Monday, October 09, 2006

Movie Mon. - The Great State of Vermont Will Not Apologize for Its Cheese!

Thank You For Smoking: Smart comedy about an incredibly smooth-talking lobbyist for Big Tobacco (Aaron Eckhart) who lives his life by the credo "If you argue correctly, you're never wrong." Funny, well-written, well-acted, and a tad dark at times . . . just the way I likes 'em. Great appearances by Rob Lowe as a high-powered Hollywood agent and William H. Macy as an anti-smoking Senator from the great state of Vermont. Most striking, though is the appearance of Creepiest Kid On Earth Cameron Bright in a *gasp* non-creepy role. Bright does a good job of portraying a highly intelligent kid without falling into the "Dang, that's one freaky little kid!" chasm that most of his previous roles have pushed him into. This really isn't a film about smoking; it's a film about double-standards, and the importance of choice, and the power of persuasion, and the possible perils of flexible morals. Great movie, highly recommended

The Woods: Well-done horror movie about a troubled young girl (Agnes Bruckner) who discovers that the forest bordering her new boarding school (run by the always excellent Patricia Clarkson) is filled with supernatural secrets. One of the better horror movies I've seen recently; engaging characters and dialogue help offset the fact that the special effects are occasionally sub-par. Some really poor CGI here and there, but with such a good cast and entertaining story I was more than willing to forgive the film its budgetary constraints. Plus, it's got Bruce Campbell, king of the B-movies; can't go wrong with Bruce.

Calvaire (The Ordeal): Very odd French horror film about a struggling musician whose van breaks down in the middle of nowhere, leaving him at the mercy of a demented innkeeper. Have mixed feelings about this one. Some inventive takes on the horror genre here and there, as well as some very obvious homages (Texas Chainsaw Massacre dinner scene being the one that really jumped out at me), but there was just something about this that didn't click with me.

The Burial Society: Average thriller about Sheldon Kasner, a mob accountant on the run who tries to fake his own death with the help of the Chevrah Kadisha, a Jewish society which performs the rituals necessary to prepare bodies for burial. Has some entertaining moments (particularly the scene where Sheldon fakes his death), but on the whole the movie left me cold. Not bad, but not great.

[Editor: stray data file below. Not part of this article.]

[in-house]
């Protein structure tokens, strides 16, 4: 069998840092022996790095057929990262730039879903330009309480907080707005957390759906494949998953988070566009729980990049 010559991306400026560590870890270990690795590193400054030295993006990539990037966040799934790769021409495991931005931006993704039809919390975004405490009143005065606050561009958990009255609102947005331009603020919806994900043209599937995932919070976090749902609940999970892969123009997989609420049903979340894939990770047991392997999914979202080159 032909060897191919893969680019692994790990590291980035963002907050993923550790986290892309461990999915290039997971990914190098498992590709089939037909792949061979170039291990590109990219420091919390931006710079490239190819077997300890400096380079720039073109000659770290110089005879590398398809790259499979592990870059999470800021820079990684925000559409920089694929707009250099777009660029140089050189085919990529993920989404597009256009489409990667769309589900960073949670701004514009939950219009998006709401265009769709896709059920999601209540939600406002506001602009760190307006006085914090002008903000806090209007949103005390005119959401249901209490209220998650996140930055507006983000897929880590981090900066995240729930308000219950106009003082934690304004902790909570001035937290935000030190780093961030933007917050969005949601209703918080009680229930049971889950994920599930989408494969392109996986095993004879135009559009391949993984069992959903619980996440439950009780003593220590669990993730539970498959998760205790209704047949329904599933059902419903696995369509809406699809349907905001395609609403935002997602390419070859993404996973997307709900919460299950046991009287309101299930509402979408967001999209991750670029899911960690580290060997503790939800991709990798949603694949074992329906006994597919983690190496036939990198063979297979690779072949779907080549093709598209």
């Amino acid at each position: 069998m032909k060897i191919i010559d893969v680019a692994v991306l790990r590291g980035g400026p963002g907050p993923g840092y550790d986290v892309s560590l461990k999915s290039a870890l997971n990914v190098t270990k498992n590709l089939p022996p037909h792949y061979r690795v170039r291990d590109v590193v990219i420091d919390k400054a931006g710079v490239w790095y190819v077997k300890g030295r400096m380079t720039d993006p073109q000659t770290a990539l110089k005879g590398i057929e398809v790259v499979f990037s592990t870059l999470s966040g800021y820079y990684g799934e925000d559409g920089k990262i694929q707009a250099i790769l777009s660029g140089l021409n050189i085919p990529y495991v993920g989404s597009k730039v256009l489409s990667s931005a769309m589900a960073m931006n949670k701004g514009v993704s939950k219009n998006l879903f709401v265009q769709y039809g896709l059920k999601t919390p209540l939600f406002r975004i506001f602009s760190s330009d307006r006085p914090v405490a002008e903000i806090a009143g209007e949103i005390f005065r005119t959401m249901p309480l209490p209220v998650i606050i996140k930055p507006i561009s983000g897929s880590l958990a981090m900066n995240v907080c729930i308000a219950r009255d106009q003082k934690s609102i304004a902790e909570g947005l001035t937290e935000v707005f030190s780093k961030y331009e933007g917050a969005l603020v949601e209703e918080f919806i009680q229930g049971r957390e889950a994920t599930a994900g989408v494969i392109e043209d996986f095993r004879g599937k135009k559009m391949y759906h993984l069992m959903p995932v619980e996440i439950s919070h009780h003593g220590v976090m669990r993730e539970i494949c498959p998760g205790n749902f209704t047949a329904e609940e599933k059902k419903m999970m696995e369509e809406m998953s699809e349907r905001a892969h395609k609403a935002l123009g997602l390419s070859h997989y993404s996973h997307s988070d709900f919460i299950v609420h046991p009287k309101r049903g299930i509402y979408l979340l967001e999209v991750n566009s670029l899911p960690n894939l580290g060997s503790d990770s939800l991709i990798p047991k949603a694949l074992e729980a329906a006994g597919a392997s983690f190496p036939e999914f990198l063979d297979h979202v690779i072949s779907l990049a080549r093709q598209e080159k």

Edmond: Psychological thriller about a nebbishy man (William H. Macy) who leaves his wife and goes on a self-destructive journey which leads to a night filled with sex, violence, and death. It was only five minutes into this film before the dialogue annoyed me into remembering that this was a David Mamet film; it was about 10 or 15 minutes in when I began to wonder when Mamet decided to branch out into soft-core porn. Man, did I hate this movie. Yeah, there were a couple of mildly entertaining sequences, but over all, the lack of likeable characters mixed with the overly artificial Mamet dialogue (which was much more reminiscent of the much-hated-by-me Oleanna than, say, Glengarry Glenn Ross) made me almost stop watching. Instead, I turned on the sub-titles and let it play at double-speed so I could enjoy all the annoyance in half the time. Sure, some might say that doing so robs the film of its nuanced performances and directorially mandated pacing; I just say that it let me reassure myself that I wouldn't have missed anything if I'd ejected the freaking disk at the half hour mark. Unless you worship at the altar of Mamet, I say avoid this one.

Satan's Playground: Low-budget horror film about a family whose car breaks down in the Jersey woods, leaving them at the mercy of a family of psycho killers and the infamous Jersey Devil. Not terribly good, but definitely the good sort of terrible; the whole mess was worth it just for the mallet-to-the-head sequence, not only because it was wonderfully over-the-top cheesy but also because it fits in with one of my Film & TV Truisms: "Someone getting hit in the head: always funny."

X3: The Last Stand: PigPen rented this yesterday and I made myself watch it to see if it was one of those movies that would strike me better now that I have some distance. Well, sorry to say, the things that annoyed me the first time annoyed me just as much this time around, if not more (I'm looking at you, Halle Berry's strident and obstinate Storm!). Still, I'm glad he rented it, if for no other reason than I got to watch Kitty Pryde through a whole new set of eyes now that I realized she was played by the creepy kid from Hard Candy.